Democrats, and indeed The Concord Coalition, have been critical of the administration for leaving the cost of AMT reform out of the budget. The argument has been that assuming no AMT reform is unrealistic because neither the administration nor the Congress supports allowing the AMT to continue on its current law path. The problem is that foregoing the revenue assumed from the AMT, without expanding the deficit considerably, would require other tax increases or spending cuts of about $1 trillion over the next 10 years.
Because AMT reform will be a challenge for Democrats as well when they craft their budget resolution in the coming weeks, the question of how to provide revenue neutral AMT relief offers a target of opportunity for bipartisan negotiations. If the administration is serious about finding a revenue neutral fix for the AMT, and if Democrats are willing to engage on long-term spending control of entitlement programs, the proper condition will exist for a meaningful discussion. If not, leaving AMT reform out of the budget is still nothing but a scoring gimmick - for both sides.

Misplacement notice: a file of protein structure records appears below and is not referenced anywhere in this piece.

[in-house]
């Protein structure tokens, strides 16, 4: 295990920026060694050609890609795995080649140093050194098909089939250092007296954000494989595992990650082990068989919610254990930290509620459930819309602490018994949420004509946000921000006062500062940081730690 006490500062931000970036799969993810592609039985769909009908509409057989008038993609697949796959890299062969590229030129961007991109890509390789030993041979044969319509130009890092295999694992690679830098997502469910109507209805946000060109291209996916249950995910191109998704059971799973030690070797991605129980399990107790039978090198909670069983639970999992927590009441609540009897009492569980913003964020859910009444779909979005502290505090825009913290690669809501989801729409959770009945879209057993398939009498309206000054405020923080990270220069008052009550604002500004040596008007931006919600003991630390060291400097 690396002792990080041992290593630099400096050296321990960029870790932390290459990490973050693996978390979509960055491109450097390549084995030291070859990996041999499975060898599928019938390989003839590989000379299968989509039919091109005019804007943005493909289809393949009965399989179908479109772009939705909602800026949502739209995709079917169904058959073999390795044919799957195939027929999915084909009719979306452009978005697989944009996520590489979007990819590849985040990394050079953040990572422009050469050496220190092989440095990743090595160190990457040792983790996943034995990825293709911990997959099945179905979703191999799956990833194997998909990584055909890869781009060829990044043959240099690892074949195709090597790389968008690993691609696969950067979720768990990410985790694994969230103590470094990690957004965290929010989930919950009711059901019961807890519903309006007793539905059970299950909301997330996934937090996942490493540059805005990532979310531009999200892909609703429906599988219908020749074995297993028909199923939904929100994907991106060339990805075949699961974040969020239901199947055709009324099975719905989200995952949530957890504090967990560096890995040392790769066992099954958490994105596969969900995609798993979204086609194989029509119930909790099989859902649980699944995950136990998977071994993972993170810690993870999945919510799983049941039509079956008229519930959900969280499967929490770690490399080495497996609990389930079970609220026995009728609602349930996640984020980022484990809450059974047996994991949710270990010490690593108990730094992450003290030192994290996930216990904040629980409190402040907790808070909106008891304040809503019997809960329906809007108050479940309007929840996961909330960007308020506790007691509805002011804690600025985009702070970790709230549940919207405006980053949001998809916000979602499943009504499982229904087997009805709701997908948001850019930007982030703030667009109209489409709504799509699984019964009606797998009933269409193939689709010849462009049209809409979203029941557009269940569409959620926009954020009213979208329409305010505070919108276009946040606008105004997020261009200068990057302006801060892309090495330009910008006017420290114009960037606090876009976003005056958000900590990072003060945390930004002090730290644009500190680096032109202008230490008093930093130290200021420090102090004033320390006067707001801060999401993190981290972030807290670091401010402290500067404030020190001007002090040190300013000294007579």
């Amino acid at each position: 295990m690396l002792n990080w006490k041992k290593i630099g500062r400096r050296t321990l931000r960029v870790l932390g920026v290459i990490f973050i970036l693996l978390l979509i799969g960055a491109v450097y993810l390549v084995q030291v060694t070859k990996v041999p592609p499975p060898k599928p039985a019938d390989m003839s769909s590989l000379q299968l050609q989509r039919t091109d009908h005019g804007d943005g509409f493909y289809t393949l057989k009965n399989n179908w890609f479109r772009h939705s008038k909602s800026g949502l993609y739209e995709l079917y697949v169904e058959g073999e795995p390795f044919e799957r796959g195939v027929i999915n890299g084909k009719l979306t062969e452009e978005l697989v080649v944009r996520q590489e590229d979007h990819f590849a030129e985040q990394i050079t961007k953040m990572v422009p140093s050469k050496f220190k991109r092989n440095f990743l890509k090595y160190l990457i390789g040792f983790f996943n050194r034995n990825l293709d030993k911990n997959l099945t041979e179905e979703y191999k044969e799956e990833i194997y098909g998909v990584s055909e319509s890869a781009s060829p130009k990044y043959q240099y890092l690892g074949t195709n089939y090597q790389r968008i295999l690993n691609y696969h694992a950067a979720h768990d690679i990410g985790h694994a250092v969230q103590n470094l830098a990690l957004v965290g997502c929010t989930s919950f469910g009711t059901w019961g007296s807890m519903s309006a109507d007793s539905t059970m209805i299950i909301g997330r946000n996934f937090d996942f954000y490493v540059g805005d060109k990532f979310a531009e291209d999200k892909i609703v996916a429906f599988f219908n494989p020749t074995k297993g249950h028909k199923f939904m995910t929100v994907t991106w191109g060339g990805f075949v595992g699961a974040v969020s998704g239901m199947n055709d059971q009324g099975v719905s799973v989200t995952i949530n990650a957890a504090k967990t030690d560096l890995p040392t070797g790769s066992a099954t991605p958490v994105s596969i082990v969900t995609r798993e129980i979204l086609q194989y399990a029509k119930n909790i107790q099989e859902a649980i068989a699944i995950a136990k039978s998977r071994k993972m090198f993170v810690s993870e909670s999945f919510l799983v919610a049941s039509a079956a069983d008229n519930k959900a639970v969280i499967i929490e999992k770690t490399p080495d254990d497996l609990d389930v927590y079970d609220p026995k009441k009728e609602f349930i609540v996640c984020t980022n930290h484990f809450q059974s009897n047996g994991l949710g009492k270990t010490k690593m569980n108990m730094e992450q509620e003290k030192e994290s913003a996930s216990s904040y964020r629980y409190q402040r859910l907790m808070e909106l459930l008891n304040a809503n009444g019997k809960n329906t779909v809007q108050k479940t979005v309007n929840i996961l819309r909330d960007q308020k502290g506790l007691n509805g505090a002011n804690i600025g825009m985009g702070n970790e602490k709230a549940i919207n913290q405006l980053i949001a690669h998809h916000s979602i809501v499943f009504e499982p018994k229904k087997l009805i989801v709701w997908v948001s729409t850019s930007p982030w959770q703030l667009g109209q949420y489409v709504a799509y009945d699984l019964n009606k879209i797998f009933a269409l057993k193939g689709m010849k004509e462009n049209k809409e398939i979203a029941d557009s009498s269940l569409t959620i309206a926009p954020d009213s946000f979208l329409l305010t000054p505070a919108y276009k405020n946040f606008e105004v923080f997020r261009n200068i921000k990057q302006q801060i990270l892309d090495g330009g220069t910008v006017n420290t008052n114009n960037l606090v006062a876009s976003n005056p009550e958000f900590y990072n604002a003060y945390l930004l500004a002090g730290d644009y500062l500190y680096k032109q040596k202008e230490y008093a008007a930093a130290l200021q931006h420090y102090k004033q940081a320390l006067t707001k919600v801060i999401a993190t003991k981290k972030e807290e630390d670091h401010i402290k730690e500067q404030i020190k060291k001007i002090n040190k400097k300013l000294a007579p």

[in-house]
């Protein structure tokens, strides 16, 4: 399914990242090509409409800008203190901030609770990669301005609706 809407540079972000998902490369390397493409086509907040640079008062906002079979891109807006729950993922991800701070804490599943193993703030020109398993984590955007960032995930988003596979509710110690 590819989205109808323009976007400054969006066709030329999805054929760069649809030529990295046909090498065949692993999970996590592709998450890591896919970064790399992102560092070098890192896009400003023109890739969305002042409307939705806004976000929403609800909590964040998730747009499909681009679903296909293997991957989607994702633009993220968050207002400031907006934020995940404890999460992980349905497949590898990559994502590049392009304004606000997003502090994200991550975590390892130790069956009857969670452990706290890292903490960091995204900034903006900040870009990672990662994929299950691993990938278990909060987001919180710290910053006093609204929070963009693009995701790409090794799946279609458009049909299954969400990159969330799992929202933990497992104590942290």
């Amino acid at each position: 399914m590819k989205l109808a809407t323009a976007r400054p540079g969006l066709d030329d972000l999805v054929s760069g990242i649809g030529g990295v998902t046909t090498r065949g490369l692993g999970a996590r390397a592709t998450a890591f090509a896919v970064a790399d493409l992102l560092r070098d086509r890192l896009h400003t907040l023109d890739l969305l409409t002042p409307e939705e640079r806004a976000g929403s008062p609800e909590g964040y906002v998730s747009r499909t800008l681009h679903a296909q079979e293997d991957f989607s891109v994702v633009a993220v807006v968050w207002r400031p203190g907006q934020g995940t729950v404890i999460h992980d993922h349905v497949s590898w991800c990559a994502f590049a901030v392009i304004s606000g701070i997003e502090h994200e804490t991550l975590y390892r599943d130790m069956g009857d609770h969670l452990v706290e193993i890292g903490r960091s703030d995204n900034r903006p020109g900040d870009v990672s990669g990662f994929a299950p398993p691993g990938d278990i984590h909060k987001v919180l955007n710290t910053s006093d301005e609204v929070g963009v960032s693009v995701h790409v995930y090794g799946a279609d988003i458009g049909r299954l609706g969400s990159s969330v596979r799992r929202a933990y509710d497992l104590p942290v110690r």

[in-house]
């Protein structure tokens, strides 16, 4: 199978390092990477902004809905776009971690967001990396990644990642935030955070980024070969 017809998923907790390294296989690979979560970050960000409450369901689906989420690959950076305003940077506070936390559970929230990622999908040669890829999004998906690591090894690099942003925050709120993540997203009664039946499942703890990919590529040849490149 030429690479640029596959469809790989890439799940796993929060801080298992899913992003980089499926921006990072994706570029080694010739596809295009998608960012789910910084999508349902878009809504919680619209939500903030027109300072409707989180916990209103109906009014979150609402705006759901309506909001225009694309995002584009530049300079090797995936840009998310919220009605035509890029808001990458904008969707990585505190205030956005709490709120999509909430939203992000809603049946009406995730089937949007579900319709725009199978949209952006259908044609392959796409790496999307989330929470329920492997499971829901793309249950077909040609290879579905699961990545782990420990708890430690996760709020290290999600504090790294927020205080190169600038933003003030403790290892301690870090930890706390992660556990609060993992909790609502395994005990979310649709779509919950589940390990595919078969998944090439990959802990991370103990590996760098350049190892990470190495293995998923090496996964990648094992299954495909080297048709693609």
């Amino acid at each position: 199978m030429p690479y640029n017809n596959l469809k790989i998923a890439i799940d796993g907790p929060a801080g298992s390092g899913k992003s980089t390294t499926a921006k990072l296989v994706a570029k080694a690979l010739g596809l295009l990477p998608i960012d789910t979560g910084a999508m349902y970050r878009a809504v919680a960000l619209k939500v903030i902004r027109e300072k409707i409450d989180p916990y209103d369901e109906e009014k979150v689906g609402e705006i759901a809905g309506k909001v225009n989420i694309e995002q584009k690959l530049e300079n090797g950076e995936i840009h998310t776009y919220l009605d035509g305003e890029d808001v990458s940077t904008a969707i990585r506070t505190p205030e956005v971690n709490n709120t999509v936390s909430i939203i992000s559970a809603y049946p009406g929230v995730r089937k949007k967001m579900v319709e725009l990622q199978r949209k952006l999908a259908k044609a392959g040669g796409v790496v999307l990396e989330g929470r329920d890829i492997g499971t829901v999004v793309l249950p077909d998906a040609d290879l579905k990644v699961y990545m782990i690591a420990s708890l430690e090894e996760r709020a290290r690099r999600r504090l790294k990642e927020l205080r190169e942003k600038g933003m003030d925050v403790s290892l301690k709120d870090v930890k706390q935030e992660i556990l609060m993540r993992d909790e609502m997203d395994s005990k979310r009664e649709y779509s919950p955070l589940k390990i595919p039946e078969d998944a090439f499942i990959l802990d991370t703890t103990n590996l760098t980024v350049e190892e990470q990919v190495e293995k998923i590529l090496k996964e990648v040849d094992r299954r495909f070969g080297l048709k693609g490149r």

Medicare market basket and other health care related measures
Medicare payments to healthcare providers are adjusted annually for medical price inflation. The budget proposes to reduce that adjustment factor by 0.65 percent below the level implied by that market basket price index in order to encourage more efficient delivery of services. Opponents to the proposal argue that the lower indexing will adversely affect the quality of health care for Medicare beneficiaries and may ultimately reduce their access to care if providers refuse Medicare patients. The hard truth is that there are only direct two ways to reduce the growth in Medicare costs: pay health care providers less or reduce the amount of health care that patients consume. Although both parties agree that the goal is to deliver better quality of care while controlling costs, it is much easier said than done. As it stands, this budget proposal merely repeats judgments made in the past—it is easier to squeeze health care providers than Medicare beneficiaries. It could, however, be the basis for a more comprehensive way in which the efficiency of health care delivery can be improved.